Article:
Evaluation: Once again, I find myself baffled for having never looked at learning and education through this lens. As many in our class are, Heick is extremely critical of current education which is based in Common Core assessments and detached community input. Common Core, then, is just a promise to the community that all students will know certain things; the burden is placed on the teachers to fulfill this promise. This is a thought that I have long had. I could say that I did not like the current educational system, but, without having a viable alternative, I was at my wits end on what else to do. I think Heick has that solution. Education has gotten a bad reputation because of Common Core, but it really can be the pillar of any community as a learning tool. In order to be that pillar, though, the community needs to be involved in the learning process. Community, in my mind, refers to parents, siblings, grandparents, local businesses, anyone who has an investment in the community and helping everyone grow. Putting the “burden” of education on teachers alone helps to create this problem.

We need to give students educational opportunities outside of their protective bubble at school. Education needs to extend beyond the classroom.

Tales of the Undead Learning Theories: The Learning Pyramid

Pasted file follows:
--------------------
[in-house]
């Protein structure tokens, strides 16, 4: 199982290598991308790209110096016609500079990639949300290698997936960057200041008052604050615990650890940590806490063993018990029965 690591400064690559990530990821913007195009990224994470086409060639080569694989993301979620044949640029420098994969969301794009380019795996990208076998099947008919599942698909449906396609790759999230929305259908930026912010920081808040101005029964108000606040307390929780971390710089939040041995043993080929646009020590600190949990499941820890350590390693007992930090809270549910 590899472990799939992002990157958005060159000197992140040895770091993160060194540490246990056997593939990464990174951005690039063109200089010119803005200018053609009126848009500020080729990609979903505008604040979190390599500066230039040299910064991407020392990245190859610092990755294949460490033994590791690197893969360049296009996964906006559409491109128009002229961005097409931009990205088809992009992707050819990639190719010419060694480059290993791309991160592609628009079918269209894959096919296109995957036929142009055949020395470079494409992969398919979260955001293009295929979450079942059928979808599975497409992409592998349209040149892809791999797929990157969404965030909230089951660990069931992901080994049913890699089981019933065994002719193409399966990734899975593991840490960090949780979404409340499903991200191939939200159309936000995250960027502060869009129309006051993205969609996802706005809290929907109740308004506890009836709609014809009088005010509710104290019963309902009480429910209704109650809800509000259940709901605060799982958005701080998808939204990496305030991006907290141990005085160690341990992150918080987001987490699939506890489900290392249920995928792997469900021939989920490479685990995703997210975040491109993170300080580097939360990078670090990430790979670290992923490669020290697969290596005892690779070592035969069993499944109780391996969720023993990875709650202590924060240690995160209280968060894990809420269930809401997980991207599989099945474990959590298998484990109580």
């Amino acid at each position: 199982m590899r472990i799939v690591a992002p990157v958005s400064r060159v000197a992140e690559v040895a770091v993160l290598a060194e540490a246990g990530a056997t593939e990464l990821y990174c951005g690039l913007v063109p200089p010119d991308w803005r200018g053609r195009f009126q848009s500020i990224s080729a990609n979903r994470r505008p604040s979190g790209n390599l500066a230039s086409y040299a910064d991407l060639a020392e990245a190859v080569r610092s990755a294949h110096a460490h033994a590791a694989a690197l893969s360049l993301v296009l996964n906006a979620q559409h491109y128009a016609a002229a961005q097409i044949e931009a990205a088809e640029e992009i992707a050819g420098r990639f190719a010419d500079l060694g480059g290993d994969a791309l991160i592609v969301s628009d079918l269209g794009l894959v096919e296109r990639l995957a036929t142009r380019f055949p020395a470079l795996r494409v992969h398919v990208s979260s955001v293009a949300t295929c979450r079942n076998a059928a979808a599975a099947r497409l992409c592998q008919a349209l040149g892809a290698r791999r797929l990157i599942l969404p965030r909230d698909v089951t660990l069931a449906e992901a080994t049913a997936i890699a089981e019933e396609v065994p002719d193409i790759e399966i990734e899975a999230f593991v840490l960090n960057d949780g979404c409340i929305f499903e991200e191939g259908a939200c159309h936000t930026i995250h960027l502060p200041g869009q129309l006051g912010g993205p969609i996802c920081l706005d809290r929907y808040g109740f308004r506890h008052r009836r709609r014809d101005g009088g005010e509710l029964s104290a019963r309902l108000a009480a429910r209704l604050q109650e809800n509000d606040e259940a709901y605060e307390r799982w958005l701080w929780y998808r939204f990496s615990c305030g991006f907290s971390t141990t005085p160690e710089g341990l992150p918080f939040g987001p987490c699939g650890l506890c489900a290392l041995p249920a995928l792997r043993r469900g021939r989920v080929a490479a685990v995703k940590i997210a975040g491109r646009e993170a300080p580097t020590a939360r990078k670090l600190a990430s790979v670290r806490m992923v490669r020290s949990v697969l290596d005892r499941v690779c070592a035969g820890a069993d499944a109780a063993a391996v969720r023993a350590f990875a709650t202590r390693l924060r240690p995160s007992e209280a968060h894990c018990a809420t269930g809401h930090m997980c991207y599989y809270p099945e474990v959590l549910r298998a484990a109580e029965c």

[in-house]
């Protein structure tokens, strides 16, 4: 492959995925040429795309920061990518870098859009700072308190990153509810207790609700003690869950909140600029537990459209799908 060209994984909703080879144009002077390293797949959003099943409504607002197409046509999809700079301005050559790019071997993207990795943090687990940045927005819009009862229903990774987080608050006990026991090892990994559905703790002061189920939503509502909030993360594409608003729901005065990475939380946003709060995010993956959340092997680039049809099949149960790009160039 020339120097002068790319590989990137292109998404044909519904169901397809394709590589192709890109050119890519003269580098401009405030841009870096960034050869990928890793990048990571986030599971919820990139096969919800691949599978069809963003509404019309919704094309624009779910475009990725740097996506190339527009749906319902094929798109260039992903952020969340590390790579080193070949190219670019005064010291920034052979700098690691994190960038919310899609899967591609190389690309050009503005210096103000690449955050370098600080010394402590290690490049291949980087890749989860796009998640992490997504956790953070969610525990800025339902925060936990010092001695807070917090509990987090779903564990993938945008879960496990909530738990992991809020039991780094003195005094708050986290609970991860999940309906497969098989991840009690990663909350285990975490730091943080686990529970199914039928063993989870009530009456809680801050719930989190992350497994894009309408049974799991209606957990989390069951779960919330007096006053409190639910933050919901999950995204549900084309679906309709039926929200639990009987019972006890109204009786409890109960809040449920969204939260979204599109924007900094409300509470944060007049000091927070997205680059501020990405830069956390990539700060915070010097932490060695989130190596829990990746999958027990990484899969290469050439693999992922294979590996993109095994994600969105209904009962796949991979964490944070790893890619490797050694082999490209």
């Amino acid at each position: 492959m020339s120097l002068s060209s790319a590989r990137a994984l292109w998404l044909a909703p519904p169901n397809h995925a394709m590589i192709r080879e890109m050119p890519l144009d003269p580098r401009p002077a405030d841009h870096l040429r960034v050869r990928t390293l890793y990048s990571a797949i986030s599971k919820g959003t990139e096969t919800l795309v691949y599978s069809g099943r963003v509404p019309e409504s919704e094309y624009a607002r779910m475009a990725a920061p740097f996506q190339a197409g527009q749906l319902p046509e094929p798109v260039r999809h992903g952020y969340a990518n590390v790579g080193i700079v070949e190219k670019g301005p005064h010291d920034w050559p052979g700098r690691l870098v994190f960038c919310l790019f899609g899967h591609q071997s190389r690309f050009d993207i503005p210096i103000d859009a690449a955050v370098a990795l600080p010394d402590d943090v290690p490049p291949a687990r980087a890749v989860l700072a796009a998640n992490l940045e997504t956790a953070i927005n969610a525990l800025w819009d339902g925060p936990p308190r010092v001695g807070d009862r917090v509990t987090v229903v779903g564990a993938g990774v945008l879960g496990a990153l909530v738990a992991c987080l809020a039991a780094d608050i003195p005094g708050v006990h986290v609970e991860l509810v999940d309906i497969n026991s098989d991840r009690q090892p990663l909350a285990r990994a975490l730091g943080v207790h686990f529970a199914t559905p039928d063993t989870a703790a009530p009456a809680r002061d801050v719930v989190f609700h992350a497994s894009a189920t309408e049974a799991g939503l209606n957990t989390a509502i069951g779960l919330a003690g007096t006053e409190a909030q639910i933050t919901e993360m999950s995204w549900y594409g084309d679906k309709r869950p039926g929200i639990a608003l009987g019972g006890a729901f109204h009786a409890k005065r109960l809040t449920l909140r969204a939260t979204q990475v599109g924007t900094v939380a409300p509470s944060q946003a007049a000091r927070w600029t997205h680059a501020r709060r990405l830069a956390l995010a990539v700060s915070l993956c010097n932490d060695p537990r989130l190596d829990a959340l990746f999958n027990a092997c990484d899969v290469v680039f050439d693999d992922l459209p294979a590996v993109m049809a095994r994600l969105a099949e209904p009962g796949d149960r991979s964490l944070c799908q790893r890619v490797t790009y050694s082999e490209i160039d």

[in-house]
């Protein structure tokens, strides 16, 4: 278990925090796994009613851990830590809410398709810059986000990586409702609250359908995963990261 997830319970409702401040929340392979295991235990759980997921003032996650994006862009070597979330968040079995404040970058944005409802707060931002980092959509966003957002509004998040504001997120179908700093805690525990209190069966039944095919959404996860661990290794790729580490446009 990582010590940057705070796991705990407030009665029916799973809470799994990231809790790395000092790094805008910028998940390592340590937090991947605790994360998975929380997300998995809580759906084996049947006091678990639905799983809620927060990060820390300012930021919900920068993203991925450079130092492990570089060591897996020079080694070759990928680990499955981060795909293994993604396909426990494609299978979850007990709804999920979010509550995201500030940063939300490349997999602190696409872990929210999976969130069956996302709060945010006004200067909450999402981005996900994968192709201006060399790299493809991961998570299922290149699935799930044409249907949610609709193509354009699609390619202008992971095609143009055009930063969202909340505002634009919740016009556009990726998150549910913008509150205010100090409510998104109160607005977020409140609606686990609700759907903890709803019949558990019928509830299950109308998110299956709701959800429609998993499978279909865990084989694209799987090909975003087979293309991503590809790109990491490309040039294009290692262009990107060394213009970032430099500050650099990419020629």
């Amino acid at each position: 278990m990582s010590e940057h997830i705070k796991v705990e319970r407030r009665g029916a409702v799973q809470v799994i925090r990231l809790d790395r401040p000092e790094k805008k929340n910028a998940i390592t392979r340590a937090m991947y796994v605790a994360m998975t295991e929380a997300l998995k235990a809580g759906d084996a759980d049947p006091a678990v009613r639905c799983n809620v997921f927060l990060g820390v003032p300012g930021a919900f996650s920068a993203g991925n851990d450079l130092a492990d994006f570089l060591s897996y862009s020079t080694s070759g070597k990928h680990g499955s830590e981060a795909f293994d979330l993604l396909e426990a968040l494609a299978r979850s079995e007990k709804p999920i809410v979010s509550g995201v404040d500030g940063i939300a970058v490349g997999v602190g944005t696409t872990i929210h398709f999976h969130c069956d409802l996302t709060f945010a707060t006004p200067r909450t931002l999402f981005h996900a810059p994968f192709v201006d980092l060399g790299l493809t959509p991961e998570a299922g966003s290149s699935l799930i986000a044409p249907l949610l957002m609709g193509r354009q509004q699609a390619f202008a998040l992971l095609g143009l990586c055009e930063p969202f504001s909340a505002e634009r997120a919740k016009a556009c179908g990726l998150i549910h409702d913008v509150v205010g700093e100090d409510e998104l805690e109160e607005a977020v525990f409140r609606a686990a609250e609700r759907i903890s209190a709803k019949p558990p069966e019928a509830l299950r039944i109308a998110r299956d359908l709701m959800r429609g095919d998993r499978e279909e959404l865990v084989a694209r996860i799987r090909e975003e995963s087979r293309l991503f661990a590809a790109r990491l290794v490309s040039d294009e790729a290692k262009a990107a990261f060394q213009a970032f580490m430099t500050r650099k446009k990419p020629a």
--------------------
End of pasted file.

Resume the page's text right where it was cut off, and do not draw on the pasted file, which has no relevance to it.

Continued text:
Tales of the Undead Learning Theories: The Learning Pyramid

Jones, Erik


Archer, A. (2014). Tales of the undead learning theories: The learning pyramid. [Blog Post]. Retrieved from: http://acrlog.org/2014/01/13/tales-of-the-undead-learning-theories-the-learning-pyramid/

This particular blog focuses on a learning theory that simply won’t go away no matter how much research is done to disprove its effectiveness and overall uselessness. Appearing in many incarnations since the early 1900s, educational theorists have often speculated that people learn/retain only a portion of the things that we read, hear, look at, or do. The primary flaw with this learning theory is the percentages that people supposedly retain/learn at each level of the pyramid. It doesn’t take into account differing teaching styles that play a significant part in the learning process, not to mention the different learning styles that each students has. Some students are visual learning, while others learn by doing, and others learn better in a group environment. The designers of this pyramid fail to take these differences into account which is a huge issue.


I actually like this particular article as it’s about time people highlight some of the debunked learning theories that are our there that keep students from receiving a proper education. The author of the blog is also a little upbeat and while I would consider this to be more of a rant than anything else, his opinion and research is sound and needed.